Mary Harris worked at a popcorn shop in a Texas mall for 17 years. When she was diagnosed with an incurable lung disease called bronchiolitis obliterans, she filed a lawsuit against 54 defendants, 10 of which are related companies, all of which produce or distribute flavorings that contain diacetyl.
Diacetyl is used as a flavoring agent in products such as microwave popcorn, flavored coffee, cake mixes, prepackaged frosting, and many other types of foods and is used to mimic the creamy flavor of butter. It has been linked to bronchiolitis obliterans, better known as “popcorn lung” for the five microwave popcorn plant workers that developed the lung disease about 15 years ago.
It is a rare disease where the smallest airways of the lungs become scarred and restricted. Popcorn lung symptoms include shortness of breath and a cough, and are very similar to the symptoms of COPD. The only treatment is a lung transplant.
In the past, popcorn factory workers and even some consumers have obtained substantial verdicts in their favor through lawsuits that are similar to Harris’, with plaintiffs suffering from lung diseases allegedly caused from the chemicals in the popcorn.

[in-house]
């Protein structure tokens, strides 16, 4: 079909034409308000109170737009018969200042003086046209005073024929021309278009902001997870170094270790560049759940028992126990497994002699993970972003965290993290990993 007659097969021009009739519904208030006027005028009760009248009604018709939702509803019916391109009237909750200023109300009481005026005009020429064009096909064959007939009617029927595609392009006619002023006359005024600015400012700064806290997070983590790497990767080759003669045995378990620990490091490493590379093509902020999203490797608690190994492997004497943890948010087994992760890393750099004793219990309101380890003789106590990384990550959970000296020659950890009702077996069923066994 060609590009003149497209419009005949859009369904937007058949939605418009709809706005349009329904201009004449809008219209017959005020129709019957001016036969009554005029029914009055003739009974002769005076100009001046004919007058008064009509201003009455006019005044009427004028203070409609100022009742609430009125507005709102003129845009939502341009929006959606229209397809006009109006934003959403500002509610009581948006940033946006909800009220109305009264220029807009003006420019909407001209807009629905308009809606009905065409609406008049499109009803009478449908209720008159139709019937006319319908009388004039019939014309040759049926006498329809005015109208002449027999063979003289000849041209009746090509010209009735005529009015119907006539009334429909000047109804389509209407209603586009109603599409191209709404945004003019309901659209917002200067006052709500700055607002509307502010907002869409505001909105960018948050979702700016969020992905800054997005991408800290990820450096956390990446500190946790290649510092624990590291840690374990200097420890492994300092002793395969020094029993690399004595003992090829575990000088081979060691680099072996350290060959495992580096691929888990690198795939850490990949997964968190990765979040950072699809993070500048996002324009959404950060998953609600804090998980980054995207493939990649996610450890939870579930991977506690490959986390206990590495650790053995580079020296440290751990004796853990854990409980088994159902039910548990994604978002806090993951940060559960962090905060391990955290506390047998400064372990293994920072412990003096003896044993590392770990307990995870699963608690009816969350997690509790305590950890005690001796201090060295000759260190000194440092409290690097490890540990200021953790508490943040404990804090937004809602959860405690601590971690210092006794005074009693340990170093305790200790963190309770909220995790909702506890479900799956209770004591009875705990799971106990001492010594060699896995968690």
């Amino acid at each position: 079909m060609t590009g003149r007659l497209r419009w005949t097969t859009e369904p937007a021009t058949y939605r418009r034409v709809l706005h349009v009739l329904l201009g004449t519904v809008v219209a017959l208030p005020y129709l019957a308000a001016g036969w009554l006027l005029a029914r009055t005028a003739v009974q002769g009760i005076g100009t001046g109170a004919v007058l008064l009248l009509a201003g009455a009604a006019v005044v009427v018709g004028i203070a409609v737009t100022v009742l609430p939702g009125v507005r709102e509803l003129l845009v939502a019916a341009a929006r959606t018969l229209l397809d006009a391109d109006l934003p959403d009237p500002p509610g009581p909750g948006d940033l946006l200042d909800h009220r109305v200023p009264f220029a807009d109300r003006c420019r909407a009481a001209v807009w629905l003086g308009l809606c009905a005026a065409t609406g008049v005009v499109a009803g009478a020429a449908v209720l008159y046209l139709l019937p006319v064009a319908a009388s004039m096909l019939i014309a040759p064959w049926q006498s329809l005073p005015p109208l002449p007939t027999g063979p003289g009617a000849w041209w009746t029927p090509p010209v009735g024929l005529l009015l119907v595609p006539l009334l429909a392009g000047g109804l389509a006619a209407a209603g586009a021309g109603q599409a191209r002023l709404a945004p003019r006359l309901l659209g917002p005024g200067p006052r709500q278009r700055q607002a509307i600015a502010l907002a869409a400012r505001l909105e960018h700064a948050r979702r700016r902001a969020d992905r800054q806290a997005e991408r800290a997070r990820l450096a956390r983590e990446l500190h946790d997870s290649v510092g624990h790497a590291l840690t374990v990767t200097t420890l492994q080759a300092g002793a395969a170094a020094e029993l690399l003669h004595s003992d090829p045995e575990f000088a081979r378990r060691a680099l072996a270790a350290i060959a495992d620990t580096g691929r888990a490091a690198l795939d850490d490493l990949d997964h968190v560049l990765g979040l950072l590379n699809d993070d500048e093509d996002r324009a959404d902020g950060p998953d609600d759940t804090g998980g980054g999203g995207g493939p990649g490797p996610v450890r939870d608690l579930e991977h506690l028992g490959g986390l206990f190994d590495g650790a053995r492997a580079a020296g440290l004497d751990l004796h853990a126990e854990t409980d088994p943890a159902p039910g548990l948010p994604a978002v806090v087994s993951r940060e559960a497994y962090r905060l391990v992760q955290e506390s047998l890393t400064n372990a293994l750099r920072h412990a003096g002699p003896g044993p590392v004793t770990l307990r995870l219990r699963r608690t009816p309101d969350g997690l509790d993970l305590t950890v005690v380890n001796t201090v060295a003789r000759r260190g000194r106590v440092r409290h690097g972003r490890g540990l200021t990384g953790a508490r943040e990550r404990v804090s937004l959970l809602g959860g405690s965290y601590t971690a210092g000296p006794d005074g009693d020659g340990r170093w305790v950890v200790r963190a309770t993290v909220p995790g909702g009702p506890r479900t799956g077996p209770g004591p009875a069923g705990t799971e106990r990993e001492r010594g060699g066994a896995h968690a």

Her attorney advised that Harris was not, in fact, working in a popcorn factory. “This was a situation where she was popping corn in a retail store. This is a different-type setting than we have seen in the past,” he said.
Harris’ claims against the companies are for strict products liability, alleging design, manufacturing and warnings defects. Her claims also include negligence, gross negligence and misrepresentation. Harris is seeking compensatory as well as punitive damages.